Centre dedicates new "To Be an Astronaut" exhibit featuring artifacts from the Canadian astronaut to former CEO Lesley Lewis
TORONTO, April 29, 2015 /CNW/ - It all started with Neil Armstrong. The moment Armstrong descended from the lunar module to explore the moon's surface on July 20, 1969, nine-year-old Chris Hadfield knew he wanted to be an astronaut. "To Be an Astronaut," a new exhibit at the Ontario Science Centre that features personal items on loan from the Canadian astronaut, highlights Colonel Chris Hadfield's career trajectory and the importance of education.
"As a child, I had the chance to come to the Ontario Science Centre and see the reality of science displayed interactively," said Hadfield. "Instead of just being some dry, theoretical, two-dimensional explanation of something, it was real. It allowed my imagination to run free and to see how things really worked. I count myself so lucky that just when I was starting to become aware of the world, I got a chance to come to the Science Centre and see how the world really fit together."
"Colonel Hadfield's story, from an awestruck child to becoming the commander of the International Space Station, exemplifies the importance of inspiration, education, and hard work" said Dr. Maurice Bitran, CEO, Ontario Science Centre. "The Ontario Science Centre strives to be a place of inspiration and education for new generations of astronauts, scientists, engineers and a science-literate public. We are delighted to dedicate the exhibit 'To Be an Astronaut' to former CEO Lesley Lewis who championed life-long science learning and discovery throughout her 16-year tenure, encouraging future generations to reach for the stars."
"To Be an Astronaut," a 60" H x 80" L x 40" D display case located at the entrance to the Science Centre's Space Hall, includes a number of Hadfield's personal effects:
- USAF/USN test pilot flight suit, 1987-1992
- NASA Astronaut pilot helmet, 1992-2013
- USAF/USN test pilot helmet with oxygen mask, 1988-1992
- NASA flight gloves
- Royal Canadian Air Force uniform tunic, with Colonel rank
- Winter flight jacket
- NASA flight suit, November 1995
- NASA flight suit, April 2001
"The world knows about Colonel Hadfield's accomplishments, but we wanted to go behind the scenes and share his career trajectory – the how behind his becoming commander of the International Space Station," said Dr. Mary Jane Conboy, Director of Science Content and Design. "Only a small number of fighter pilots become test pilots, and a very small percentage of test pilots become astronauts, and an even smaller number of astronauts become Commander of the International Space Station."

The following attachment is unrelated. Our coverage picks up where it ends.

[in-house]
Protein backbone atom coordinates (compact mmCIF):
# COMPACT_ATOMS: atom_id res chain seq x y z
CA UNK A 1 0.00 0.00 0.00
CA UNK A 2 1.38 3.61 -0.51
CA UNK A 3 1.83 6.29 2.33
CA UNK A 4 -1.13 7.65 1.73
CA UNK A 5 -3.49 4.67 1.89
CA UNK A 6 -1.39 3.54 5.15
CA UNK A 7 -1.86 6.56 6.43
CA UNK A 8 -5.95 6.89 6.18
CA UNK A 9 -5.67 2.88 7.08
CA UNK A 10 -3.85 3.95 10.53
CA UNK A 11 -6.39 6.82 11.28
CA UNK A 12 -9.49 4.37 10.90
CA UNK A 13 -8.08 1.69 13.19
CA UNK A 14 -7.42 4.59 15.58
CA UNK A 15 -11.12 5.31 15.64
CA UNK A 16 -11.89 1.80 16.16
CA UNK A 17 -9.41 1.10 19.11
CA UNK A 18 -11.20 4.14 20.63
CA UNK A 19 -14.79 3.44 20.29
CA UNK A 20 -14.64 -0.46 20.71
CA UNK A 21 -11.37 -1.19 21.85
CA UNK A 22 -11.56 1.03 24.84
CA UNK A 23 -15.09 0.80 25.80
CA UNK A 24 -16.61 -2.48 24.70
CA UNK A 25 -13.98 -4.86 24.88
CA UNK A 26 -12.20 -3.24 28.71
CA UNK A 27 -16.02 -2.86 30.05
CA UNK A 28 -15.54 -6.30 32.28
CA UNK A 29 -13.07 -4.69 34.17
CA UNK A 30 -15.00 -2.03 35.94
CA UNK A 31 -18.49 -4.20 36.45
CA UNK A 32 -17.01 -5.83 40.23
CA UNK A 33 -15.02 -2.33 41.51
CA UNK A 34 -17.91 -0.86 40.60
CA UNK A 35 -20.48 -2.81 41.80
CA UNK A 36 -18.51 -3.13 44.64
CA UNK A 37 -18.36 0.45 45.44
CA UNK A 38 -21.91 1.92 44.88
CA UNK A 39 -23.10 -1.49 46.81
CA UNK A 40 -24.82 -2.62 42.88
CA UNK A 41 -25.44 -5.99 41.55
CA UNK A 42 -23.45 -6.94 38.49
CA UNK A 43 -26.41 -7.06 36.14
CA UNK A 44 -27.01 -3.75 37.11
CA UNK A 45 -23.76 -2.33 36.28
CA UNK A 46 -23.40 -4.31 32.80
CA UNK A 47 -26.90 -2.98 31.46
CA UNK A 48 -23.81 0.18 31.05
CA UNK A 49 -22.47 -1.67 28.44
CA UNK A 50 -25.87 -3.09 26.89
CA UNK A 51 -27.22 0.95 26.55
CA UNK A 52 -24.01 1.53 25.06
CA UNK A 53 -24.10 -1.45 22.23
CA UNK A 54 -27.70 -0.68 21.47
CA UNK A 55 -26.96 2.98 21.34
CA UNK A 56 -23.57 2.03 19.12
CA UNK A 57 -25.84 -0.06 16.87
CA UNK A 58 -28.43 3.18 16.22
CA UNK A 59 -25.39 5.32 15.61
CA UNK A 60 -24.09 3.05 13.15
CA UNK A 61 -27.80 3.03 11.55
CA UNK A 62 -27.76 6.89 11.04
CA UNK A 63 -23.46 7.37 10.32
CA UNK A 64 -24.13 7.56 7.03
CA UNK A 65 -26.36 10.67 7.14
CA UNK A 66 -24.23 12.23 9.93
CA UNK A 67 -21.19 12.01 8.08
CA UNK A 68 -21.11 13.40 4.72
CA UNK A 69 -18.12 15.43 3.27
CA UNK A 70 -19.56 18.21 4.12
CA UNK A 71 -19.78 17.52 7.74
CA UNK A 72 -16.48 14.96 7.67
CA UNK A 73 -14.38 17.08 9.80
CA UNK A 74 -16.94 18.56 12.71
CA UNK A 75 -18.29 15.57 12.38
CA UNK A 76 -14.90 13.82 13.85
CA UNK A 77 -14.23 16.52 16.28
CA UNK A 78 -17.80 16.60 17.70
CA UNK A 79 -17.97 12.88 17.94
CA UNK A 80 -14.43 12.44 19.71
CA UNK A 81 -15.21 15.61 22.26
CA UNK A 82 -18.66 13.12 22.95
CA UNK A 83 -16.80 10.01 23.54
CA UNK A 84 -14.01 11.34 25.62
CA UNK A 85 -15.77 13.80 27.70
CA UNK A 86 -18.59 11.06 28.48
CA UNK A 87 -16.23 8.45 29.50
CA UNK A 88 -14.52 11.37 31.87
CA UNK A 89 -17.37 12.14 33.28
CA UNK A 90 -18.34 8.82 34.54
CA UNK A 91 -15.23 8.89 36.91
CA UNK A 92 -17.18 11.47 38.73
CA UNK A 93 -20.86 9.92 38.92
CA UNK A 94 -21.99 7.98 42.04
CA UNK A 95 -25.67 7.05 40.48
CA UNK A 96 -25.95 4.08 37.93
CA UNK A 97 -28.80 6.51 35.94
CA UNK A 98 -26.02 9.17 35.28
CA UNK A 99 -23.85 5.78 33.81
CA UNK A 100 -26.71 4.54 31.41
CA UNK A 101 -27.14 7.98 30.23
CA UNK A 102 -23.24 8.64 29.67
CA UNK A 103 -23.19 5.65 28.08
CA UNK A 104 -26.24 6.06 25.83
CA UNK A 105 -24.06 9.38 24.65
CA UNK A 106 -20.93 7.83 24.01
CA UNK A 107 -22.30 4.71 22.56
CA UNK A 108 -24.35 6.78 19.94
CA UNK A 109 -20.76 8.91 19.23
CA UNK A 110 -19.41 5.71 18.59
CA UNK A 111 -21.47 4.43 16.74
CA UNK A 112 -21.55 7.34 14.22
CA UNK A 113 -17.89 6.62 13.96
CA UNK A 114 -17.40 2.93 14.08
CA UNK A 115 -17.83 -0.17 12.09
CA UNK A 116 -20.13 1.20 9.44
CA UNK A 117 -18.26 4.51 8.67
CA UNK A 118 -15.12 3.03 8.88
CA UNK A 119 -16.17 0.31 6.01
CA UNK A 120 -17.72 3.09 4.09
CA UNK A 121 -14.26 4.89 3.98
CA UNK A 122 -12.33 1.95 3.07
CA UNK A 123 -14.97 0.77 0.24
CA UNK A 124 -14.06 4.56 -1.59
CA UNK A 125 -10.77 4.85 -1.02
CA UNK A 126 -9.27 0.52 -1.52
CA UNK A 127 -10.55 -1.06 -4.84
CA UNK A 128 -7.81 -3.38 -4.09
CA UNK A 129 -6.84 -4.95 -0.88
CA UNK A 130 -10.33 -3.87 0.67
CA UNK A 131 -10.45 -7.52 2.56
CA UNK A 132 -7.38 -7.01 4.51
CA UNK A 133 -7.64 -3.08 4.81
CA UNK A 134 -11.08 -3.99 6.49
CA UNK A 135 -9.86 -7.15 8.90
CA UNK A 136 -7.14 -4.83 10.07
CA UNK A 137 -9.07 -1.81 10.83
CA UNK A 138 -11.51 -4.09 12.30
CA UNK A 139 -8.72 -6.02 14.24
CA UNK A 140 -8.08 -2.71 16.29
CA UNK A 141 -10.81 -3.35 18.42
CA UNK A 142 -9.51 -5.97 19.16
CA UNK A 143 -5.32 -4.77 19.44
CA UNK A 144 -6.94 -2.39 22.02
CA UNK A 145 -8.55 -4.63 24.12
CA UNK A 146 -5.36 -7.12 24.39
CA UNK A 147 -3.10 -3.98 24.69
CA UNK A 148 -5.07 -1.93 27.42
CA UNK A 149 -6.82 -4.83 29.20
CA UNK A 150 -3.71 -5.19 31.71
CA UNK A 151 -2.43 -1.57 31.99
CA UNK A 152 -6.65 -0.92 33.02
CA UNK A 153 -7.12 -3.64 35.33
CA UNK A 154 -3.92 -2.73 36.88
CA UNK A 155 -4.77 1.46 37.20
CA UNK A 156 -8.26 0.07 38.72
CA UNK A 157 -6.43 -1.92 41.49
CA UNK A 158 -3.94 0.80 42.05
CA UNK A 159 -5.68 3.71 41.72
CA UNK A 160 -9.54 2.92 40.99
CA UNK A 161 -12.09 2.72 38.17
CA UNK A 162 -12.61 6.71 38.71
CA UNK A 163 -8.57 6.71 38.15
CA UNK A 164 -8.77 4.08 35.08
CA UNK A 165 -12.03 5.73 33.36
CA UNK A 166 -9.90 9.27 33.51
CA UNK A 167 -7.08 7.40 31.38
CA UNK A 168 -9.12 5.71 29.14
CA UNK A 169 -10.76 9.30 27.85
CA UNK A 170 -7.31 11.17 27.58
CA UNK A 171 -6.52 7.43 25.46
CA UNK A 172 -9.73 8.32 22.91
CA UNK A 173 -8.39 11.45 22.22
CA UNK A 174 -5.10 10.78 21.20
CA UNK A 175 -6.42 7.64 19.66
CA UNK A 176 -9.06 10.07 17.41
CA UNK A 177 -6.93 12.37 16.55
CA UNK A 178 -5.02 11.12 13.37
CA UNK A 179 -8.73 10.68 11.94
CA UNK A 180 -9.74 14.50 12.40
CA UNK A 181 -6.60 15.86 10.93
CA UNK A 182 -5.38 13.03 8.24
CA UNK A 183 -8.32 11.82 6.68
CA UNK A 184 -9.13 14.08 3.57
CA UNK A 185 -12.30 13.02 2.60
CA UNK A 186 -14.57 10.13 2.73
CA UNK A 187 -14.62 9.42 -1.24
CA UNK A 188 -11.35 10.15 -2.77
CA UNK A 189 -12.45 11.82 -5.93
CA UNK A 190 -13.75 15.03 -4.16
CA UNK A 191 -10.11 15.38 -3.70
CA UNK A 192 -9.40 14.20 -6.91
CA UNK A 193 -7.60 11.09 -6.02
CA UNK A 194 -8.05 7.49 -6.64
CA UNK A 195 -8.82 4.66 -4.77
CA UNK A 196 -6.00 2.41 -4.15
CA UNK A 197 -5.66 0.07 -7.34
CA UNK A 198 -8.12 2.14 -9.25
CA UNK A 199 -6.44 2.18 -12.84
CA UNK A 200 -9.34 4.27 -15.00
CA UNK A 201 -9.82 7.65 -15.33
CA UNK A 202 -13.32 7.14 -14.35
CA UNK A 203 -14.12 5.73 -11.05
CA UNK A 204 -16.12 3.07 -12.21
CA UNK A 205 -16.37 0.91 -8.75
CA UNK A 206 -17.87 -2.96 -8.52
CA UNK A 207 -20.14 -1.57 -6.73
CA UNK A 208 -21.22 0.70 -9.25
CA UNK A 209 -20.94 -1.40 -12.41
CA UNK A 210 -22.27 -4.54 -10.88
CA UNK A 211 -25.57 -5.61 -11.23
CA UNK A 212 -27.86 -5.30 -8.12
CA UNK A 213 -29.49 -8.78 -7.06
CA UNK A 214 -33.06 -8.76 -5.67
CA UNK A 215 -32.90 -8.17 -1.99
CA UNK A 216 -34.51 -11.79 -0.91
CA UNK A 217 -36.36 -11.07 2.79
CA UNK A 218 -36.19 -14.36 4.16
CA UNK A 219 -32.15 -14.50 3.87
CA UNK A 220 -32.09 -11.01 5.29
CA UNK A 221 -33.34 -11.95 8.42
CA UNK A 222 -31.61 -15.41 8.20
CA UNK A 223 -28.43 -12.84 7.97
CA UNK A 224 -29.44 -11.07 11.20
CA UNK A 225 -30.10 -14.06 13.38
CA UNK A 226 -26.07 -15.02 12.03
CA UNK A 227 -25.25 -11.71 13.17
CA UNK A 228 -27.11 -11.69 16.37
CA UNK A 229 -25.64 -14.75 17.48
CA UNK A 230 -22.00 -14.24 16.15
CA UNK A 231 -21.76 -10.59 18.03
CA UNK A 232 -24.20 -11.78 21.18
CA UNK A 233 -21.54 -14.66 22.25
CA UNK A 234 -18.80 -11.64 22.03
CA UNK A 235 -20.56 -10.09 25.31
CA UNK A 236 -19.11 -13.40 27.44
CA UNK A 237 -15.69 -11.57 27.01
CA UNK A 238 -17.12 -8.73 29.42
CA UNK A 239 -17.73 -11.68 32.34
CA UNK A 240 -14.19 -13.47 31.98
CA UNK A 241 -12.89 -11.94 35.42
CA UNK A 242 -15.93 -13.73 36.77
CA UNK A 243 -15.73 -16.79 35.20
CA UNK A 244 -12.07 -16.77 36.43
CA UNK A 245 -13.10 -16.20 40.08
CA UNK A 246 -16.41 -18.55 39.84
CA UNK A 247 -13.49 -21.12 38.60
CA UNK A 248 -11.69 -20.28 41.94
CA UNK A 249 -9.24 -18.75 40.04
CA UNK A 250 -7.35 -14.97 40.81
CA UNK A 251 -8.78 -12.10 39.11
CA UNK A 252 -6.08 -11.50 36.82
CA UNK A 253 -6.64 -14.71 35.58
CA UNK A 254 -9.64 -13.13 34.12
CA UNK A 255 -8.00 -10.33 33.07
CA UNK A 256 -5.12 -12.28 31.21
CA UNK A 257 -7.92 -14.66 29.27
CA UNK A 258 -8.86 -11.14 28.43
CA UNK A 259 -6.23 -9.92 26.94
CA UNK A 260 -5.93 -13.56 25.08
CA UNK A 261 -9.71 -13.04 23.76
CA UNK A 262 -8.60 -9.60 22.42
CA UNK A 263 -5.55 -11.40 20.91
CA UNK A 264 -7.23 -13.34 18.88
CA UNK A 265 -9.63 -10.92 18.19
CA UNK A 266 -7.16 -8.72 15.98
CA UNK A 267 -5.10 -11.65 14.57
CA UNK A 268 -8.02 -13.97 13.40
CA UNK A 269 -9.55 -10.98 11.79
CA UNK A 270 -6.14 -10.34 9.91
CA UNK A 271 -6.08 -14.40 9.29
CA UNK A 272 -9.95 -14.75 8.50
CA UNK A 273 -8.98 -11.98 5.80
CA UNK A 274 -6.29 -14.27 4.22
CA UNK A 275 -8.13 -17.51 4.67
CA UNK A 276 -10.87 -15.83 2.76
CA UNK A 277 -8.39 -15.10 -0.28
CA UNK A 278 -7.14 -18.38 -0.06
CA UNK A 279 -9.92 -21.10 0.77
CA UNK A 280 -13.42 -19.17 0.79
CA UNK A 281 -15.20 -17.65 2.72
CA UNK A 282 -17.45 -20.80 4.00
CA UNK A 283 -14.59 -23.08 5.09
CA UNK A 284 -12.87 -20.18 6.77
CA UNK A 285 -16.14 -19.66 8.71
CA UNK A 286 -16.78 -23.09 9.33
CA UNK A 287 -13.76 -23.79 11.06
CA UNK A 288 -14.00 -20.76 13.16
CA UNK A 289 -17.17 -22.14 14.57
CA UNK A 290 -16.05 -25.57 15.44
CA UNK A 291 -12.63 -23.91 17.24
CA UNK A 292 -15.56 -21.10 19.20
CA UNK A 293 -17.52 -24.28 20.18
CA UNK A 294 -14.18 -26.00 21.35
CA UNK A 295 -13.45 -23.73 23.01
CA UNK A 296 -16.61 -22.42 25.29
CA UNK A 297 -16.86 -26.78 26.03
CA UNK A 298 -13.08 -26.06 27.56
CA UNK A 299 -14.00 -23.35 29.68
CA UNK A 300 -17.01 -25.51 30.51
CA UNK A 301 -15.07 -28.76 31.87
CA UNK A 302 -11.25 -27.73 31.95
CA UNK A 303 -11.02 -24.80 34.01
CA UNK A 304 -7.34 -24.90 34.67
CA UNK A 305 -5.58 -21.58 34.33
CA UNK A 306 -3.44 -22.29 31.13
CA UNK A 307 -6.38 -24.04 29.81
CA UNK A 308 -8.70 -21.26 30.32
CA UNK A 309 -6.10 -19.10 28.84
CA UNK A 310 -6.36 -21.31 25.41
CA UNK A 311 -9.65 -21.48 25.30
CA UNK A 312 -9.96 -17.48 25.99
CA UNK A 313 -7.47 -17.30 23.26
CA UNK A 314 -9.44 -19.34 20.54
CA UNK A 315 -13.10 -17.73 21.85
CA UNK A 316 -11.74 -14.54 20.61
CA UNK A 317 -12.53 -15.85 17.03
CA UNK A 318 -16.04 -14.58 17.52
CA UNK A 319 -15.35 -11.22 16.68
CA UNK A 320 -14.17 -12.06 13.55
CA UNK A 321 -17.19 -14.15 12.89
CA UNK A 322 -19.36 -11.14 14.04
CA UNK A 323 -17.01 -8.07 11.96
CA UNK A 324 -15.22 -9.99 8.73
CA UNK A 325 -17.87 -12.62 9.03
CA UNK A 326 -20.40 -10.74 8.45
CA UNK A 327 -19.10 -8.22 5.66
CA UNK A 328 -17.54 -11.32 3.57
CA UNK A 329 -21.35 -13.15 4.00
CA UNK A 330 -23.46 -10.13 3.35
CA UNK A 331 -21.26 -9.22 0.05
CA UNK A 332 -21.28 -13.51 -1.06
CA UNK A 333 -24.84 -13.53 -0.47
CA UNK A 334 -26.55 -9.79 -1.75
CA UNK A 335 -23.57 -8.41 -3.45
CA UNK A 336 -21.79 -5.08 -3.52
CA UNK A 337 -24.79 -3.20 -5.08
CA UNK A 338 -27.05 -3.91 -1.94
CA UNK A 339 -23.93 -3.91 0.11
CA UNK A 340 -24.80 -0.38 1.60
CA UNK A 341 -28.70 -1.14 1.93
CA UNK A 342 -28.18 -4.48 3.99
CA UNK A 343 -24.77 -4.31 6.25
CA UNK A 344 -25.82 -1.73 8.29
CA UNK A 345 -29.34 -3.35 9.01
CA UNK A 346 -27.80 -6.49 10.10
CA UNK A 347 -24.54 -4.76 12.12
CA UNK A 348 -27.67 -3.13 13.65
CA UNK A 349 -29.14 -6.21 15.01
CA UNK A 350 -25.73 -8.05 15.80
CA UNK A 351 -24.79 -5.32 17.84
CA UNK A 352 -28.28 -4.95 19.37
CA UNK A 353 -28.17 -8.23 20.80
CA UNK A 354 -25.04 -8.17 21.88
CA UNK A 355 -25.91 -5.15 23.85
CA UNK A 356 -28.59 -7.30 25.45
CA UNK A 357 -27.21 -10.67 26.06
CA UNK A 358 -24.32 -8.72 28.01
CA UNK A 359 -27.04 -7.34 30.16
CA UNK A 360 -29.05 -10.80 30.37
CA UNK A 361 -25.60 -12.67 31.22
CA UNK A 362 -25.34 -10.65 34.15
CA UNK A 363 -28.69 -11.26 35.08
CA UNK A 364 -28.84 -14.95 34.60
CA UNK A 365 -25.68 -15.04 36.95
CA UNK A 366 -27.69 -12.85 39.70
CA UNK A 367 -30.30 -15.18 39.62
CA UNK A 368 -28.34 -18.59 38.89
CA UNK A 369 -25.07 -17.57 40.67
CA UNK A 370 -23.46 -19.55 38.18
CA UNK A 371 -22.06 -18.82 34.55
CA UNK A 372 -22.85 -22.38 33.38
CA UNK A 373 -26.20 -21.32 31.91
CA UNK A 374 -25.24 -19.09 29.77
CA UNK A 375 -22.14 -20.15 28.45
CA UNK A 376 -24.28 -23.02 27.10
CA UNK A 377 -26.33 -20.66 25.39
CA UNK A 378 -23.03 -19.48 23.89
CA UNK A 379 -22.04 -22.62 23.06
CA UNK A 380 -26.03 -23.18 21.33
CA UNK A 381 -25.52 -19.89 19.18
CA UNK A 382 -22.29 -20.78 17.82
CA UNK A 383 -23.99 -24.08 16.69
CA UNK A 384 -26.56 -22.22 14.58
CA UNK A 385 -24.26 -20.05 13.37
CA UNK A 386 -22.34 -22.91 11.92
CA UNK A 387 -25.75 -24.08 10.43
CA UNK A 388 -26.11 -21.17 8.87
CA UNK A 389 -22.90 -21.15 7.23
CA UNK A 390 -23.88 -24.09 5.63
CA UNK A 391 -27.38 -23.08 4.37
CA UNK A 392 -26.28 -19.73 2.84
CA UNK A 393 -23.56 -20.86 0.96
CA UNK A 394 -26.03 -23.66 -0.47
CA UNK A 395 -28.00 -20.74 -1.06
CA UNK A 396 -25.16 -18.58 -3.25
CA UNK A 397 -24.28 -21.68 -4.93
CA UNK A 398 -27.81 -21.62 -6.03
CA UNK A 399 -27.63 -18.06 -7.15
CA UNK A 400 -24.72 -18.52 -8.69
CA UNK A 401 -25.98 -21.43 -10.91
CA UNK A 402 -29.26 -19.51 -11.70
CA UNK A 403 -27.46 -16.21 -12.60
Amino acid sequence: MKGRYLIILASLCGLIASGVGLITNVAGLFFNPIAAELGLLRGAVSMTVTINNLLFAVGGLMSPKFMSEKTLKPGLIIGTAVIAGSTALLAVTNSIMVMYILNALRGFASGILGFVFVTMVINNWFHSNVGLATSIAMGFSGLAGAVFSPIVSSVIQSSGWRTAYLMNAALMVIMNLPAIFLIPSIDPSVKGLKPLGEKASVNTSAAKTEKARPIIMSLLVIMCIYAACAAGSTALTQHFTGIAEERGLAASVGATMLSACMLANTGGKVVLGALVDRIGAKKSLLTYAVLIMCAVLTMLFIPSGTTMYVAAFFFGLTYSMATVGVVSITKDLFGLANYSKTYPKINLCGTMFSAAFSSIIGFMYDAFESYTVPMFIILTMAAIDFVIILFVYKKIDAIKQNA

The Ontario Science Centre has welcomed more than 49 million visitors since it opened in 1969, implementing an interactive approach adopted by science centres around the world. Today, the Science Centre is a leader in free-choice science learning and a key player in Ontario's innovation ecosystem, offering lifelong learning through hands-on, engaging experiences. It is a prime venue for public dialogue about science, technology and society. The Ontario Science Centre is an agency of the Government of Ontario funded in part by the Ontario Ministry of Tourism, Culture and Sport. As a publicly assisted organization, the Science Centre relies on generous individuals, corporations and foundations who share a commitment to science and education for additional operating support. For more information about the Ontario Science Centre, please visit www.OntarioScienceCentre.ca.
SOURCE Ontario Science Centre
Image with caption: "Ground control to Col. Hadfield! The retired Canadian astronaut was at the Ontario Science Centre today to dedicate the “To Be An Astronaut” exhibit, which features a number of his personal effects, including a NASA flight suit, to former CEO Lesley Lewis, who championed science education during her 16-year tenure. (Photo Credit: Ontario Science Centre) (CNW Group/Ontario Science Centre)". Image available at: http://photos.newswire.ca/images/download/20150429_C8136_PHOTO_EN_15916.jpg
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